City of Stone: The Hidden History of Jerusalem
Jerusalem is more than a holy city built of stone. Domain of Muslims, Jews, and Christians, Jerusalem is a perpetual contest, and its shrines, housing projects, and bulldozers compete in a scramble for possession. Now one of Jerusalem's most respected authorities presents a history of the city that does not fall prey to any one version of its past.
Meron Benvenisti begins with a reflection on the 1996 celebration of Jerusalem's 3000-year anniversary as the capital of the Kingdom of Israel. He then juxtaposes eras, dynasties, and rulers in ways that provide grand comparative insights. But unlike recent politically motivated histories written to justify the claims of Jews and Arabs now living in Jerusalem, Benvenisti has no such agenda. His history is a polyphonic story that lacks victors as well as vanquished. He describes the triumphs and defeats of all the city's residents, from those who walk its streets today to the meddlesome ghosts who linger in its shadows.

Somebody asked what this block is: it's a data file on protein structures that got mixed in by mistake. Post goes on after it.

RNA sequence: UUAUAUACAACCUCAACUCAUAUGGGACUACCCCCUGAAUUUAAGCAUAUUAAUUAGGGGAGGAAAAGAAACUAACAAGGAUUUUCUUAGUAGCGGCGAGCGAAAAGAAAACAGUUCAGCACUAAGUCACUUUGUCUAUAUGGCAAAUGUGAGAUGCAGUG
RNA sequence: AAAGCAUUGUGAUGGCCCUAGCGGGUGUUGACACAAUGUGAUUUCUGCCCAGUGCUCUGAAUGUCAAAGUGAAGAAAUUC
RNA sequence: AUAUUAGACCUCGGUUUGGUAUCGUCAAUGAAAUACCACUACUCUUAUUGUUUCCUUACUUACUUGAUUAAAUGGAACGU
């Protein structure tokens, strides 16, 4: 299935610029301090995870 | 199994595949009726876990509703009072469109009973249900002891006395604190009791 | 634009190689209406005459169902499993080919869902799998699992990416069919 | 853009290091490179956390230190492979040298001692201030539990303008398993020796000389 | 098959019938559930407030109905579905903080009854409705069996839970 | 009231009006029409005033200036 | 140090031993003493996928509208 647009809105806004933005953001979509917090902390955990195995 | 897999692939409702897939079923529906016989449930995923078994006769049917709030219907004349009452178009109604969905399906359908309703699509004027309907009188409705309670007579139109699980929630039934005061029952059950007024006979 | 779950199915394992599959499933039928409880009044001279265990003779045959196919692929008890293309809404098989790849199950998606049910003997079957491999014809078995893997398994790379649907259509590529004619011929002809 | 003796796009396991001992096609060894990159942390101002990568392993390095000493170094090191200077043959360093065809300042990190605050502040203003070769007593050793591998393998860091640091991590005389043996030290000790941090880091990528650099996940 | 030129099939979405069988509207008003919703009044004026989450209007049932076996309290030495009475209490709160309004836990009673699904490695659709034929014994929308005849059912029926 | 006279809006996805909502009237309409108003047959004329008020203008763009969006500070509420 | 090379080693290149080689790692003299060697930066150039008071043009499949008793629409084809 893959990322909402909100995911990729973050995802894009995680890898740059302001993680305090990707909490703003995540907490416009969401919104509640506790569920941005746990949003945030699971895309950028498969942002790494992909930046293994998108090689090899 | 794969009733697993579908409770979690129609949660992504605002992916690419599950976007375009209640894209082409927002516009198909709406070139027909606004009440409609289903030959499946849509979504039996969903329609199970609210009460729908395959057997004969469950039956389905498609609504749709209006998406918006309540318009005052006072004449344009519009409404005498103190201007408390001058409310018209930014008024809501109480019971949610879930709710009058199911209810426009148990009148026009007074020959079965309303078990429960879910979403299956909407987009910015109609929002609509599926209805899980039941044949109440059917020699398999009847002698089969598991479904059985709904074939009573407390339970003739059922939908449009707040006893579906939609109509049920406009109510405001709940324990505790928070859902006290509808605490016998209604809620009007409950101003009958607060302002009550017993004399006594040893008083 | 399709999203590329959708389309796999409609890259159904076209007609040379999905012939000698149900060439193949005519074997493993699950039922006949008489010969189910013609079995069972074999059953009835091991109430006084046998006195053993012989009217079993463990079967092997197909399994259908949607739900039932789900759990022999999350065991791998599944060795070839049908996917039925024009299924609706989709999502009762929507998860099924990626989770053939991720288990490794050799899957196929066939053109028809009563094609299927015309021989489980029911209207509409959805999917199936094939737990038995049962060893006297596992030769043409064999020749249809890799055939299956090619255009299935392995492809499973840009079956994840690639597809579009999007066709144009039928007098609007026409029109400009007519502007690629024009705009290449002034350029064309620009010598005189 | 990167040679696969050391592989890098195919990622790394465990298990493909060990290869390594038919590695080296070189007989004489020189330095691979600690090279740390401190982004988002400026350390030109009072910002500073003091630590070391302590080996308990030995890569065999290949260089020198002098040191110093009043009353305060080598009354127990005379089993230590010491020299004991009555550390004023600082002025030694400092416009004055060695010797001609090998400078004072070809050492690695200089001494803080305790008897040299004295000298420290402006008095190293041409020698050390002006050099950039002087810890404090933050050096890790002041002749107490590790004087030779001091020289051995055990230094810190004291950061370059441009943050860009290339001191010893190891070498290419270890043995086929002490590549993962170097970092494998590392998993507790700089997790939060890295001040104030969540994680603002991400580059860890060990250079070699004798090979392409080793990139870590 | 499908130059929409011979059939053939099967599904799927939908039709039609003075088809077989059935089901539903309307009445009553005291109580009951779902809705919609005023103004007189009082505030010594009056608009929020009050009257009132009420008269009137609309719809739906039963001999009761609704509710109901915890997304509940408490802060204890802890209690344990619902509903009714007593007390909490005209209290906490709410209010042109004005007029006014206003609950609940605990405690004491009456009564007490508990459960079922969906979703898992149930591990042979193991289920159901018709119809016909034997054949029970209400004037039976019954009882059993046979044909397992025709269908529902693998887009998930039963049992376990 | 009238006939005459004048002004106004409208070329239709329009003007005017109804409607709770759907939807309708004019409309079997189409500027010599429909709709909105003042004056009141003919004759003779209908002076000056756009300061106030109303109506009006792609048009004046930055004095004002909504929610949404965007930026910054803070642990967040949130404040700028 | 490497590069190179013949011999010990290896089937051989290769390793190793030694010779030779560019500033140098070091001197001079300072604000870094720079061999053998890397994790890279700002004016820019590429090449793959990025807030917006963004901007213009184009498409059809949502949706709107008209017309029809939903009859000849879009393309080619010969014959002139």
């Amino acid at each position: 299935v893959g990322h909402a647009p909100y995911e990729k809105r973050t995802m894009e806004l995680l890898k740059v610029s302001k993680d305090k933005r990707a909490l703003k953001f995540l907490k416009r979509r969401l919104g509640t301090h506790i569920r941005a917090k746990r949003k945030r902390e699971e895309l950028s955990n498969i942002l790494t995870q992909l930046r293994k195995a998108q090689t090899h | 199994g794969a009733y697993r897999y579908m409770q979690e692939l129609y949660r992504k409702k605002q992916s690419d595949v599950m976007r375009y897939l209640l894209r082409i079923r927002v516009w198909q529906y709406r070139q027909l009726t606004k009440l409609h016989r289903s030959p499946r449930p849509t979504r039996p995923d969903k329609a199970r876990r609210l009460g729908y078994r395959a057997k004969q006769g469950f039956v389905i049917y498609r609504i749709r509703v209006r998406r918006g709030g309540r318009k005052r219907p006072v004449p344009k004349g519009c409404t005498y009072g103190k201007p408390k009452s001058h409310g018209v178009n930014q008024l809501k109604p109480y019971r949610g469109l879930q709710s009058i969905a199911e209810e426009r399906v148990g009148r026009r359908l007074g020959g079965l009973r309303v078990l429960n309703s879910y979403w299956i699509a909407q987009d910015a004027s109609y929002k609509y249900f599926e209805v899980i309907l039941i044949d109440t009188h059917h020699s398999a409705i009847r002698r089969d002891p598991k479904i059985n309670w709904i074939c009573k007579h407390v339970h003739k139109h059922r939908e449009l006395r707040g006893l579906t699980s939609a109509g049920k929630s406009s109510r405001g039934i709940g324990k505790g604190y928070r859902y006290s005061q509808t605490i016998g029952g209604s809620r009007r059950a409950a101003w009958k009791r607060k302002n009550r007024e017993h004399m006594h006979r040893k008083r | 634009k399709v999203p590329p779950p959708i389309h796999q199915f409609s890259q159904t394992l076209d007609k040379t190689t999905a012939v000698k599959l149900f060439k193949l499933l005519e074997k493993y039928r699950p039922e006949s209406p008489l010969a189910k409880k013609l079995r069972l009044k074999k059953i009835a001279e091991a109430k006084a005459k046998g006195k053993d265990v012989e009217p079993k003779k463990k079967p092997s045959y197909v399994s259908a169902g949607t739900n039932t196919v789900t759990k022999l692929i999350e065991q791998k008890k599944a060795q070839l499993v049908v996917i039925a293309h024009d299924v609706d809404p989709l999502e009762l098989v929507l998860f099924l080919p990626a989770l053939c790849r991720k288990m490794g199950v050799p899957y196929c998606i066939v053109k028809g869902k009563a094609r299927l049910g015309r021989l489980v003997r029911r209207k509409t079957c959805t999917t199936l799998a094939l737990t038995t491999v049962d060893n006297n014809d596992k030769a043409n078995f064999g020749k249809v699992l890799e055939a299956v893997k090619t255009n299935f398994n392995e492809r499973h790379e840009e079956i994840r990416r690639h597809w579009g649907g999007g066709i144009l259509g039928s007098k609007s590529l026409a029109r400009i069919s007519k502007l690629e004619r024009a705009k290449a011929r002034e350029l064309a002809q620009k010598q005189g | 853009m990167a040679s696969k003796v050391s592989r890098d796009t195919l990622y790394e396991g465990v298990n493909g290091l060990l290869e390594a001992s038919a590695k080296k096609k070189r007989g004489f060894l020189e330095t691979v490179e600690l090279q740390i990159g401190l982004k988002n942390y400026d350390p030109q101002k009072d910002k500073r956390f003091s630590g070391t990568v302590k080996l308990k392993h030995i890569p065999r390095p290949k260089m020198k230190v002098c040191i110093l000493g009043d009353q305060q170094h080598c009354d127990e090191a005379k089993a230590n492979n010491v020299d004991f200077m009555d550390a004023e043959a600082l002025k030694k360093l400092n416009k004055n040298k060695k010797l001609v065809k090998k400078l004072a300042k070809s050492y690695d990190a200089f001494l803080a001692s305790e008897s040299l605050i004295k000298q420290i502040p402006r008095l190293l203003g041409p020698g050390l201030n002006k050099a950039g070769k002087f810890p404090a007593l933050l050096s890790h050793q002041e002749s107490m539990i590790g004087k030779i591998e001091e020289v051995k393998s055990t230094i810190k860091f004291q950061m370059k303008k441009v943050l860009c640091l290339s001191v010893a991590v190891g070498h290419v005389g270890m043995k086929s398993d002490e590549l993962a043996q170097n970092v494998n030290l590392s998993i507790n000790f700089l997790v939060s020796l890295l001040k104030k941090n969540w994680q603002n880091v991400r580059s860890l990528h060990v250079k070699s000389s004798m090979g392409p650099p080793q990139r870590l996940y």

Benvenisti focuses primarily on the twentieth century, but ancient hatreds are constantly discovered just below the surface. These hostilities have created intense social, cultural, and political interactions that Benvenisti weaves into a compelling human story. For him, any claim to the city means recognizing its historical diversity and multiple populations.
A native son of Jerusalem, Benvenisti knows the city well, and his integrated history makes clear that all of Jerusalem's citizens have enriched the Holy City in the past. It is his belief that they can also do so in the future.
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LibraryThing ReviewUser Review - FPdC - LibraryThing
This is the second book by Benvenisti that I have read, and I am quickly becoming a devoted reader of him! The way he writes about notoriously polemical and difficult problems; his (at times) common ... Read full review
City of stone: the hidden history of JerusalemUser Review - Not Available - Book Verdict
Here we have a dissenting Israeli view of the "Jerusalem problem." Although Benvenisti (Intimate Enemies, Univ. of California, 1995) is a Jew, born in the Holy Land, and past deputy mayor of Jerusalem ... Read full review